Energy is life. The quality of life is directly related to the easy availability of energy.
We will no doubt one day find ways of providing energy freely to all, without disturbing the health of the natural enviroment, but until then we must minimise the impact buildings have, with designs that reduce day to day and embodied energy consumption, as far as possible.
Renewable technology notes
Biomass Boilers burn wood pellets, chips, or logs ,to power boilers heating water in the hot water cylinder, which may be connected to a central heating or hot water system. A log burner may be fitted with a back boiler to provide water heating.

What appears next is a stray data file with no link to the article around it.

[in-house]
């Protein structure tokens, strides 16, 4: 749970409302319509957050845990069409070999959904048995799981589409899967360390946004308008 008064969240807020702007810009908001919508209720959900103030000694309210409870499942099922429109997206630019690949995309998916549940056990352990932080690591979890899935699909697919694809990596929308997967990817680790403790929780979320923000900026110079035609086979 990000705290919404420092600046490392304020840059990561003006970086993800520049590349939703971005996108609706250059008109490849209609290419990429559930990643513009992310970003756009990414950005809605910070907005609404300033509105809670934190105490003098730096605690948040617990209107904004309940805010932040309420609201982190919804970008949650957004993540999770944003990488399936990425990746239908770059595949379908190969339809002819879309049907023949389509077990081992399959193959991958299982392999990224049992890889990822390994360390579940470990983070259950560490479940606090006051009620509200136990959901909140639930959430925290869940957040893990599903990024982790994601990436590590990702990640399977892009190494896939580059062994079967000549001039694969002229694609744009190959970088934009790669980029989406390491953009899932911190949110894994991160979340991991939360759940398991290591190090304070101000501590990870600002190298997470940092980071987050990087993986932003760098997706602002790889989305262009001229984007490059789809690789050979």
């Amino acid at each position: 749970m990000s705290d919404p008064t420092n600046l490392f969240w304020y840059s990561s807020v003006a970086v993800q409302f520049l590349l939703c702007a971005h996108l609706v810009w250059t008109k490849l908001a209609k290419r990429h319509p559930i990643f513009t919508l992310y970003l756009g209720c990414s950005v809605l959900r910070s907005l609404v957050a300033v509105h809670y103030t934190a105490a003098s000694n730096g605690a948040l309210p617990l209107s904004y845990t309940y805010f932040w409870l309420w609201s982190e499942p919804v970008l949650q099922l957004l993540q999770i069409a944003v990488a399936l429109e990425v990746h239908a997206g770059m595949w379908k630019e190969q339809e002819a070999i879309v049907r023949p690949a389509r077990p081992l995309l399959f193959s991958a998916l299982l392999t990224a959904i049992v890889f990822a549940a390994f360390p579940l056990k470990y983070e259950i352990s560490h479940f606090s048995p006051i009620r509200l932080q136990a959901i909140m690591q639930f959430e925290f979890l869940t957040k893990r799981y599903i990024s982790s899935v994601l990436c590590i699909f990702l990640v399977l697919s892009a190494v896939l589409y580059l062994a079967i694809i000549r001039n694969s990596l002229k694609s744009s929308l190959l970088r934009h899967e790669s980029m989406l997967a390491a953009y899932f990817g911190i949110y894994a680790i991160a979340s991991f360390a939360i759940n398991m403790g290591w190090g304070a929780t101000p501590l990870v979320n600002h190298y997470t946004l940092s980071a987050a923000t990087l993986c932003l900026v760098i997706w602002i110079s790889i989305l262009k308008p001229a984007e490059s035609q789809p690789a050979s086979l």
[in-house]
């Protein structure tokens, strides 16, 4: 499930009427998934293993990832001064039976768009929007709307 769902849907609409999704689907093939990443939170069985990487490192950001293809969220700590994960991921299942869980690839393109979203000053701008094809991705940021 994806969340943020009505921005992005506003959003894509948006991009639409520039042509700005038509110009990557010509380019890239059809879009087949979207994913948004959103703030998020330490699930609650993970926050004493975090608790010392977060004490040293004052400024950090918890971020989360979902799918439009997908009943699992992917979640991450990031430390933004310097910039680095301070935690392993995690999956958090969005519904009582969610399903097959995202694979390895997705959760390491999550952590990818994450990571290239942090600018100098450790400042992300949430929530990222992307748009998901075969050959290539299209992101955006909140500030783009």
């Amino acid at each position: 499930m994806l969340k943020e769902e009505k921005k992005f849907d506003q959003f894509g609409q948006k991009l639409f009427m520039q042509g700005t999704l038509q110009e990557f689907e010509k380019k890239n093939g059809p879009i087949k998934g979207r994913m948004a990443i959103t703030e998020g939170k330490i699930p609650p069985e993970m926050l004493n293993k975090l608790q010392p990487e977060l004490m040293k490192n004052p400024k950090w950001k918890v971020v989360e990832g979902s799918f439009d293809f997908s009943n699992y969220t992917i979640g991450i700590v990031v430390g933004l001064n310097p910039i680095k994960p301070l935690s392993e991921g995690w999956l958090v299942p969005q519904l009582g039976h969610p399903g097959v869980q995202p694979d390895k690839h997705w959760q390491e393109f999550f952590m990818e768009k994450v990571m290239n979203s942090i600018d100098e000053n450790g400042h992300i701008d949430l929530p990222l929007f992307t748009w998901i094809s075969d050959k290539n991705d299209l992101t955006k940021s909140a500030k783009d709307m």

Carbon emissions are much lower than emissions from fossil fuels, especially when the fuel is sourced locally.
Solar Photovoltaic Panels generate carbon free electricity from daylight, even low winter light. A 4kw array in the UK on a south facing roof will on average generate 3400 kwh of energy per year. A 24 sq. metre area of roof is required to accommodate 16 to 18, 250 watt, PV panels.
Site generated electricity can be used to power lighting, heating, household appliances and immersion heaters and can be stored in battery packs.
Battery storage enables unused electricity generated during the day, which would otherwise be exported to the national grid, to be stored in a battery, usually on a garage wall, for use in the evenings when the house is fully occupied and energy demand is high.